Generally, child support payments are for the ordinary expenses of food, shelter, clothing, education and medication needs for the children only. In determining child support, a court will look at all the following issues:
The Needs of the Children - For example, an ill or developmentally disabled child will often require a higher level of support than a healthy child.
The Age of the Children - Infants and younger children often cost less to support than older children. However, daycare costs, which can be significant, will also be taken into account.
The Ability of the Non-custodial Parent to Pay - The court will look at income from all sources when it decides on the amount of child support. Generally your ability to pay does not include calculations of bills and debts such as car payments, credit cards, etc. If the non-custodial parent marries again, the court will usually not look at the new spouse's income. However, there are some exceptions. The court will consider a new spouse's income if one of the following occurs:
(1) The parent paying the child support claims that s/he is unable to pay because of debts.
(2) "Voluntary Impoverishment" - The court may look at a new spouse's income if the custodial parent claims that the parent who owes
the support has left a job voluntarily in order to avoid paying child support.
(3) There is a claim that the parent paying child support is hiding assets.
Earning Capacity of the Custodial Parent - Both parents have the duty to support
their children, not just the paying parent. The court will also look at the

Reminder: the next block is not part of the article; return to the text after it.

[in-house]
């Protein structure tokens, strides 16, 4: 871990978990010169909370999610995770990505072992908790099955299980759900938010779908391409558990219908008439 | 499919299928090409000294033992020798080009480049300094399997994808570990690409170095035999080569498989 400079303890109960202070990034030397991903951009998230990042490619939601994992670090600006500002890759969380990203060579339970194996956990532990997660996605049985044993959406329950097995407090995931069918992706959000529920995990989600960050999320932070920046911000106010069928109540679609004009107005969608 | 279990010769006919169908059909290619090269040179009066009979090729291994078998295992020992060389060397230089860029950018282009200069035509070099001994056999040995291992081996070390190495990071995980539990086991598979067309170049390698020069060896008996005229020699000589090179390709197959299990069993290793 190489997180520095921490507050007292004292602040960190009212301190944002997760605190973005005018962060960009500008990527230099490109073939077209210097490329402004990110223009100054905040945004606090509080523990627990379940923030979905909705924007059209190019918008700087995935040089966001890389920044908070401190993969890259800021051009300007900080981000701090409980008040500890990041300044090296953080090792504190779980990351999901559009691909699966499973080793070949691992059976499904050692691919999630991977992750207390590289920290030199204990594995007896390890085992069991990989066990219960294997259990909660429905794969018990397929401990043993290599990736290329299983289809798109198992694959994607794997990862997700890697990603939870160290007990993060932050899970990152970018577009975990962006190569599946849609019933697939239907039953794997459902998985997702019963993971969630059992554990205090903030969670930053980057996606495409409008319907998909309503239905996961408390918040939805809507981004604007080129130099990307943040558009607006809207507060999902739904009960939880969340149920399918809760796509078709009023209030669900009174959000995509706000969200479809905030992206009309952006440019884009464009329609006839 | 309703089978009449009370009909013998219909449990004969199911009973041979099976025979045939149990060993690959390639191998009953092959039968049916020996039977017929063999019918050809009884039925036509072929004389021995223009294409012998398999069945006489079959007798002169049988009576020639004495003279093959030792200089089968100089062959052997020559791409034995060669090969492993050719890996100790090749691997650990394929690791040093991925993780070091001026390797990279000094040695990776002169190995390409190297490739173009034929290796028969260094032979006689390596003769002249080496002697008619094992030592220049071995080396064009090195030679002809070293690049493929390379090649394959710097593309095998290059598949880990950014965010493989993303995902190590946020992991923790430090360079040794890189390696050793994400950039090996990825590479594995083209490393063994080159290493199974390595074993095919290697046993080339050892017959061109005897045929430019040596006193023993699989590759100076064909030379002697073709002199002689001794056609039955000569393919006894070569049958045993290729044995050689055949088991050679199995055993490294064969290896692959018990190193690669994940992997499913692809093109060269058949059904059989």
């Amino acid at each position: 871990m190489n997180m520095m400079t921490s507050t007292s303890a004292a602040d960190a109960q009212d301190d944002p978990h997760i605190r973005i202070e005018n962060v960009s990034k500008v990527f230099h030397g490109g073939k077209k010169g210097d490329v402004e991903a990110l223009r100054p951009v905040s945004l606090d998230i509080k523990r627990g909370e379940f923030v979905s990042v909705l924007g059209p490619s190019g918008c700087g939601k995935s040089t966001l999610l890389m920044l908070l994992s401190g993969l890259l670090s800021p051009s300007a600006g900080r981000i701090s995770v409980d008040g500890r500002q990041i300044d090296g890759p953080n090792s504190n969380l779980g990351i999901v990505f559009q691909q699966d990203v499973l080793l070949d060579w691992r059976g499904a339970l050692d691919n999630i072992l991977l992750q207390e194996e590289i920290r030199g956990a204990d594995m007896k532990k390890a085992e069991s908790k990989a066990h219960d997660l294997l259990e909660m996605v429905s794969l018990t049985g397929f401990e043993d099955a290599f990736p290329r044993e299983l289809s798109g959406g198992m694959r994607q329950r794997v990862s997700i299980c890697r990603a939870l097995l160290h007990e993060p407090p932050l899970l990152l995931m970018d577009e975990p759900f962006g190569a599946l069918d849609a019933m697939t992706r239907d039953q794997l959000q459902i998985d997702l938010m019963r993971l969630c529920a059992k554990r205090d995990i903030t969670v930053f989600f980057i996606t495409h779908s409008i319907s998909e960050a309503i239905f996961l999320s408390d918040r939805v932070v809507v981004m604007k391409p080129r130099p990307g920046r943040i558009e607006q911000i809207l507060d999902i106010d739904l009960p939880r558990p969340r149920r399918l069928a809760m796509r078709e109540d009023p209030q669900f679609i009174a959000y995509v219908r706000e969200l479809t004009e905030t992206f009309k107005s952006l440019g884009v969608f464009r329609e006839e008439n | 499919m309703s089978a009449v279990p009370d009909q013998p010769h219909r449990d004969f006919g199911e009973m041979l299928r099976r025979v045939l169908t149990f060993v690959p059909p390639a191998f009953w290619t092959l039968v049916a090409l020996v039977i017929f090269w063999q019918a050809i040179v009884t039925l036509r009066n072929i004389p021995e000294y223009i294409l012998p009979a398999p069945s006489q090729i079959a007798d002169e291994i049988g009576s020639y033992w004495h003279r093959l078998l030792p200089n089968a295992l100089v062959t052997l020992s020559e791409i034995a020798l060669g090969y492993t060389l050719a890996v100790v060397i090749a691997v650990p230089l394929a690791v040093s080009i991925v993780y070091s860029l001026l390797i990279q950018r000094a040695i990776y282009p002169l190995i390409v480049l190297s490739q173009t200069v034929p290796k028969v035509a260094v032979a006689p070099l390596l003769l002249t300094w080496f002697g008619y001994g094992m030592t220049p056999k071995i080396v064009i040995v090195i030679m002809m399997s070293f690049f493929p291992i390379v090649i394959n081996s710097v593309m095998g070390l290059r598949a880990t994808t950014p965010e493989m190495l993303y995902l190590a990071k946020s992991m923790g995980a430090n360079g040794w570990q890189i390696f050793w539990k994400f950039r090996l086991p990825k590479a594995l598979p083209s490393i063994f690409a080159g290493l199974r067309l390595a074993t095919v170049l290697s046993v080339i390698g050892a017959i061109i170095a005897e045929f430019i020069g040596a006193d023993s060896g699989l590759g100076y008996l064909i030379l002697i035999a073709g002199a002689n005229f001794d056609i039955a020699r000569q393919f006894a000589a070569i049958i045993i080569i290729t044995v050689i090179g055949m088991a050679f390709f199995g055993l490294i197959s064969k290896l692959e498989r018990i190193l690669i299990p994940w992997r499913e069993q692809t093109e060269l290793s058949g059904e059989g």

earnings of the custodial parent. In particular the court will look at the
resources which are available to support the children. The court may also look
at your capacity to earn more money. The court may also consider the income of a
new spouse when determining child support levels.
The Other Responsibilities of the Parents - The court will also look at the other lawful responsibilities of both parents. For example, if the non-custodial parent is paying child support from a previous marriage, the court will consider that obligation also. Necessities of life, such as rent and food will also be considered by the court. However, the court will not reduce child support payments to make it easier for you to pay discretionary obligations. For example, a parent cannot buy an expensive car instead of providing for his or her own children.
New Jersey has passed a law requiring the courts to use Child Support Guidelines in all child support cases. The Guideline's amount is the correct amount. However, you can argue that the Guidelines amounts are wrong. First you must complete the Guidelines and show the amount. Then you can then explain your concerns in the comments section of the Guidelines.
Parents cannot agree to not support their children. The state legislature decided that "the law and policy of this State is that the child's best interest is of paramount importance and cannot be altered by the parties. A parent has a legal obligation to provide support for the child [in proportion to their gross earnings]."
The math to determine the Guideline amount is fairly simple. The Legislature provided a form which must be followed. The Child Support Calculator follows the Guidelines and is an easy way to avoid doing the math yourself. However, here is an overview for those who are interested.
1. Determine the gross monthly income of each parent.
2. Determine the percentage: (Divide the mother's Adjusted Income by the Combined Total Adjusted Income,. Divide the father's Adjusted Income by the Combined Total Adjusted Income.)
3. Obtain the basic child support amount from the table
4. Add to the table amount (if relevant):
5. Equals the total support obligation
6. Multiply the total support obligation by each parent's percentage share of income (line 2). This is the presumed correct amount of child support.
There is a separate form for situations where the parents share physical custody of the children.
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